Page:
Monday, March 13, 2017

Off to the The Land of the Midnight Sun

It's official. As soon as we're able to find a home to rent, my daughter Darice, granddaughter Molly, and I will be returning to Alaska. I say returning because prior to moving to Tennessee, we lived on Elmendorf Air Force Base in Anchorage for four years. So we're familiar with the area and will be returning to our old stomping grounds. Although she has no recollection of it, Molly was born there and lived the first eleven months of her life in Alaska. Darice is a licensed veterinary technician and was offered a wonderful job in Anchorage, so we'll be moving in about six weeks. What does this mean and why is it important enough to use valuable blog post space talking about it? Because it's just one more example of life stepping in to mess up our schedules.

Here I am, looking about five years old,
getting ready to drive to Alaska. Wait!
That's not right. We're flying, not driving,
to Alaska. Silly me. (And that's not me,
by the way, but that's not important.)
Last month I talked about life getting in the way of our plans and how frustrating it can be for a writer (although this applies to anyone) to be interrupted by life when we least expect it. And yes, a move to Alaska from Tennessee could be called an interruption without stretching the imagination even the teeniest bit. Although we had talked about a move back to the Last Frontier at some future date, it was always just a pipe dream until the job was offered. But despite having foreknowledge of our eventual intent, when it really happened it took us by surprise.

I immediately wondered how this huge move would affect my writing. It didn't take long to realize it wouldn't, at least not after the frustrations of the move itself. Years ago, it would've been a problem. Let's face it, Alaska isn't the center of the writing world (with apologies to Alaskan writers, one of which I'm about to become), most huge national conferences aren't held there, and it wouldn't have been as easy to send out manuscripts with the long distances involved. But these days it poses no problem whatsoever.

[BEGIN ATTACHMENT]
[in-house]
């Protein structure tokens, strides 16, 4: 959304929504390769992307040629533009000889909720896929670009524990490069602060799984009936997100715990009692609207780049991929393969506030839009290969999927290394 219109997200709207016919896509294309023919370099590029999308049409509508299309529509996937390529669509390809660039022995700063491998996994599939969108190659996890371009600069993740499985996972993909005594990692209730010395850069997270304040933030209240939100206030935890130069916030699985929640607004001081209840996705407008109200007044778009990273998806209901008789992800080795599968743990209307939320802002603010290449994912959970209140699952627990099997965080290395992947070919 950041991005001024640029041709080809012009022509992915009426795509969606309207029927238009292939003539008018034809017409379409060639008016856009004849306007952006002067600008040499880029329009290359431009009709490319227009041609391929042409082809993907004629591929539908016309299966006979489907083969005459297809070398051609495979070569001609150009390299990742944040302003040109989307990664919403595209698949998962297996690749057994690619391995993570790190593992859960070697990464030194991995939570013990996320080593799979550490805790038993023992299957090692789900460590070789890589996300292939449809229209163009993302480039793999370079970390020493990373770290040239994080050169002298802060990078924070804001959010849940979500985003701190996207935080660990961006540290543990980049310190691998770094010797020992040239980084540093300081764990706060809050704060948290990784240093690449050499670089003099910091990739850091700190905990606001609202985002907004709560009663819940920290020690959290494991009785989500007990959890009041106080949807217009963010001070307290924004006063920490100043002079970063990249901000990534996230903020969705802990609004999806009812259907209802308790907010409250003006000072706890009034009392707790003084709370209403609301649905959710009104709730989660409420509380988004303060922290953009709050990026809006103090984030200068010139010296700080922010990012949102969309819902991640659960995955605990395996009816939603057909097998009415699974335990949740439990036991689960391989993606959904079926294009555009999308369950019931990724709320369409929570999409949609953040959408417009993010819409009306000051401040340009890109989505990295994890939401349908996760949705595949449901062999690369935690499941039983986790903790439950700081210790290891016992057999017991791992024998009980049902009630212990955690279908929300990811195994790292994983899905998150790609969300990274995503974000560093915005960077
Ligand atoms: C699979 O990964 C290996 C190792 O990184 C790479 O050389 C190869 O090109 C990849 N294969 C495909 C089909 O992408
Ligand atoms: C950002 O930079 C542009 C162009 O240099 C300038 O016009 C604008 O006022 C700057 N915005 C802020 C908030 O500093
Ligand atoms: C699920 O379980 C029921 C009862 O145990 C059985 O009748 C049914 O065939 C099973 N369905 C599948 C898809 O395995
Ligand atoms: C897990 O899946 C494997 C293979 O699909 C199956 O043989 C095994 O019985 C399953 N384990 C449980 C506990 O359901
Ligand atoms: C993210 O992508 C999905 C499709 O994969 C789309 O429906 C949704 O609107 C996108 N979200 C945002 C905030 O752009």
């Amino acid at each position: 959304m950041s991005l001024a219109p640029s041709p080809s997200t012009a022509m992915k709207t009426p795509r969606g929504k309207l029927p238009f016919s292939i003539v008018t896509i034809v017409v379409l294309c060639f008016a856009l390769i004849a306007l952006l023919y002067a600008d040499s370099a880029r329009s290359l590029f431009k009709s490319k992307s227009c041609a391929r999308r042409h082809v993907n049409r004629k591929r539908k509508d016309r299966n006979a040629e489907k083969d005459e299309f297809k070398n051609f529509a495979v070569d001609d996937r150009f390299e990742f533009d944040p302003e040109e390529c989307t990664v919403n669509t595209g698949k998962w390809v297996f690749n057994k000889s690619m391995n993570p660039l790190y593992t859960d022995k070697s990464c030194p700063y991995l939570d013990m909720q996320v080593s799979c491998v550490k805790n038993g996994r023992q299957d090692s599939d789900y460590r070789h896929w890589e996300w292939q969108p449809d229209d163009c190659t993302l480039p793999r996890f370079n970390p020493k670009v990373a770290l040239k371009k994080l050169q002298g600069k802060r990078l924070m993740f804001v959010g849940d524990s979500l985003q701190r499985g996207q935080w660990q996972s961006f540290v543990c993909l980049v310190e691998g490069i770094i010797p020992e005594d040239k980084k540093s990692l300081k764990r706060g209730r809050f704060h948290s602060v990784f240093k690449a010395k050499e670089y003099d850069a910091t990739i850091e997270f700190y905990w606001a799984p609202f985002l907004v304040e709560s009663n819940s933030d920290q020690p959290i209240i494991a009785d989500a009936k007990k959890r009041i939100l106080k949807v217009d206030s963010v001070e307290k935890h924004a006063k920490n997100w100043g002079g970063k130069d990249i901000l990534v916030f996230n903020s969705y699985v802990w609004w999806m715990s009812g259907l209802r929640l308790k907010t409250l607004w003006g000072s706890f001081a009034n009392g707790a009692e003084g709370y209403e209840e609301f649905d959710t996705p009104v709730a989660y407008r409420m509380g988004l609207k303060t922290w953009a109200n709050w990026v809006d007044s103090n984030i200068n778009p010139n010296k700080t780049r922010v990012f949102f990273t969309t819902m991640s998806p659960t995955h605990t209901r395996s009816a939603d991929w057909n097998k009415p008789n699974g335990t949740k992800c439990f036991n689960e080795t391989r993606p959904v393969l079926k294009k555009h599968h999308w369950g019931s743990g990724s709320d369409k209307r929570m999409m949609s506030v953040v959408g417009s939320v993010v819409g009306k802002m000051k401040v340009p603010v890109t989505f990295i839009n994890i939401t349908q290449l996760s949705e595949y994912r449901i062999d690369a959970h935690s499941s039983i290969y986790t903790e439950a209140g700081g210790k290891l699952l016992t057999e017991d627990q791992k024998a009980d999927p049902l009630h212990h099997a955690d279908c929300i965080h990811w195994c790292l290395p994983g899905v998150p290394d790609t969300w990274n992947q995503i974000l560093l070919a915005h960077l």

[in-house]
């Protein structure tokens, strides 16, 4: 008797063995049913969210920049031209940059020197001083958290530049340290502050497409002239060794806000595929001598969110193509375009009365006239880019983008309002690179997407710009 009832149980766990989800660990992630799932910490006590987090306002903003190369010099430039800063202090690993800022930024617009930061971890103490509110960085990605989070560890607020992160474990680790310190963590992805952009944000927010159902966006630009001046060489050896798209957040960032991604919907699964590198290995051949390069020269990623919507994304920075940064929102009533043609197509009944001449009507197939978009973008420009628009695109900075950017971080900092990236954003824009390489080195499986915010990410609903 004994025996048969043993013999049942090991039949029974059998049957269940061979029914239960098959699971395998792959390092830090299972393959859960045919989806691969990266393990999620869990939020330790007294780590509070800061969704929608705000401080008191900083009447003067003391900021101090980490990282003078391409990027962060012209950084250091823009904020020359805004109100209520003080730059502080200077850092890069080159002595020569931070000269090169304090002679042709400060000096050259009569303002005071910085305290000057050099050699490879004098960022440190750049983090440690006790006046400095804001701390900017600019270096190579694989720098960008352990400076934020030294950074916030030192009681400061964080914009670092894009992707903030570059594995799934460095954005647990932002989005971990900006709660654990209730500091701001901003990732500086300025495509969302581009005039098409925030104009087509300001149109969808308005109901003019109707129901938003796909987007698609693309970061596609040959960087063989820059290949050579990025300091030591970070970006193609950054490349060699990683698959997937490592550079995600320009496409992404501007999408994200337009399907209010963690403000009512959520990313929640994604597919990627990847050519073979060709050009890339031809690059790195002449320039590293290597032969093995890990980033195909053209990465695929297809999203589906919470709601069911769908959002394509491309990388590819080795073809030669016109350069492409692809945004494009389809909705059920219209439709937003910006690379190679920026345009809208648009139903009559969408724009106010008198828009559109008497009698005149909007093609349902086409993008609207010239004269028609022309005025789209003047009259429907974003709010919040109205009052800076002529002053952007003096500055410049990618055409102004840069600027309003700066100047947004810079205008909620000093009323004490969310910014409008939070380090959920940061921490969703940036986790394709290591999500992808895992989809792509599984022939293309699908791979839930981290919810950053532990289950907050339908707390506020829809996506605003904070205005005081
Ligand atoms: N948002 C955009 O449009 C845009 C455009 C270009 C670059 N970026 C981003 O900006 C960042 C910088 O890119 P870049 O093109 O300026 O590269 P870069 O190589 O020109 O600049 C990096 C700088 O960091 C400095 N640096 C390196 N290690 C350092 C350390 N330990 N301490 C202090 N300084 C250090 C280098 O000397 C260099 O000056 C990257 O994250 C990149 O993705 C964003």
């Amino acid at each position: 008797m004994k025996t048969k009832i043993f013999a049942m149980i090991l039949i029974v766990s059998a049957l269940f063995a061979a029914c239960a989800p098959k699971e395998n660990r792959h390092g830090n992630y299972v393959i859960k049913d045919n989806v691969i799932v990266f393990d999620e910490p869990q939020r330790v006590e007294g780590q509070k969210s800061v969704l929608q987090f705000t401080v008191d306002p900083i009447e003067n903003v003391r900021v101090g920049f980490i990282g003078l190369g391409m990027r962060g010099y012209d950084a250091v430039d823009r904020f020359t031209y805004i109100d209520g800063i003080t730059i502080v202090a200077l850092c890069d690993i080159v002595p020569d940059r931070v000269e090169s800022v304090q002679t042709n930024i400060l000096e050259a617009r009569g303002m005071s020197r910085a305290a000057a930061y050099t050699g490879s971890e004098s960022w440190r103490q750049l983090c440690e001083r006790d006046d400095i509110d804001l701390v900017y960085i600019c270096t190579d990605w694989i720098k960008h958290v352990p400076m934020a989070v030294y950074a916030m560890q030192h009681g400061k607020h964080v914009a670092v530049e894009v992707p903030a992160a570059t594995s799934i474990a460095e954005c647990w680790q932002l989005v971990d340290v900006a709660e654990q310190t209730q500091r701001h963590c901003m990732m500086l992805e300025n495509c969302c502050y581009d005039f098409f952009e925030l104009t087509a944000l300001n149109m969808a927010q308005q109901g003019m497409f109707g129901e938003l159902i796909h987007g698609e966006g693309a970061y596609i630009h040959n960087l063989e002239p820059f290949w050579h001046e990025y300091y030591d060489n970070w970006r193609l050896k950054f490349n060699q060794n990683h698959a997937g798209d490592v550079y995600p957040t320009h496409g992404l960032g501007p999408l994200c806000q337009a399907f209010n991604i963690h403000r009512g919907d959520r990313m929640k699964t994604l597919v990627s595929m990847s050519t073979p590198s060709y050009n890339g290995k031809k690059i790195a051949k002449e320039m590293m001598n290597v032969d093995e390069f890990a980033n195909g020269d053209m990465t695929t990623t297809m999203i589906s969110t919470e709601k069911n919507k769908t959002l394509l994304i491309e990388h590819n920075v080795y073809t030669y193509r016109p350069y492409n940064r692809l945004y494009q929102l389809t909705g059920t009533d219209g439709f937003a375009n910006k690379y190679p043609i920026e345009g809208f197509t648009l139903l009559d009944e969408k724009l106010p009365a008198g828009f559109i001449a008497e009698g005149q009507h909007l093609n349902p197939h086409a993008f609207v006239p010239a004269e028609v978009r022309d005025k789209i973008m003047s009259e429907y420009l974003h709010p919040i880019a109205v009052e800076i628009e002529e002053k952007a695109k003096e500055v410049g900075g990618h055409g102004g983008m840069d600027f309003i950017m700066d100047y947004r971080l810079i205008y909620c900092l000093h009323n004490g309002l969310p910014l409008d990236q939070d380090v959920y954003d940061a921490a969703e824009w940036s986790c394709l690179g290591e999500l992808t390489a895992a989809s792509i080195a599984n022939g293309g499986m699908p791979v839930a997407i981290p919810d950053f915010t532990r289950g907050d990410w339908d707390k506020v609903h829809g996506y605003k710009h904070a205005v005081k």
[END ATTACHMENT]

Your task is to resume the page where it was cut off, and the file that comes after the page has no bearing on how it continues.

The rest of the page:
Granted, a lot of conferences aren't held in Alaska, but that also can be said about Hawaii or any other difficult to reach area. Most writers, presenters, publishers, editors, and agents have to travel some distance to get to one. With the means of travel available these days, it's only a matter of hours before one can reach just about anywhere in the country. Submissions are a breeze with email whether it's to a publishing house or an agent. Even writing groups can remain intact while members live hundreds or even thousands of miles apart with Skype and emails. My point is that writers will write, no matter the circumstances, location, time zone, or distance from other writers. In today's technologically advanced world (and believe me, I'm the first one to criticize the very thing I'm praising), we can do so much more no matter where we live and work than we could even ten years ago.

The only downside I can see about this move to Alaska, aside from the obvious one of not being able to see my family and friends as often, is that I can't use it to complain about not having the time to write. 

Time to step up to the plate, Deb, and stop bellyaching. 

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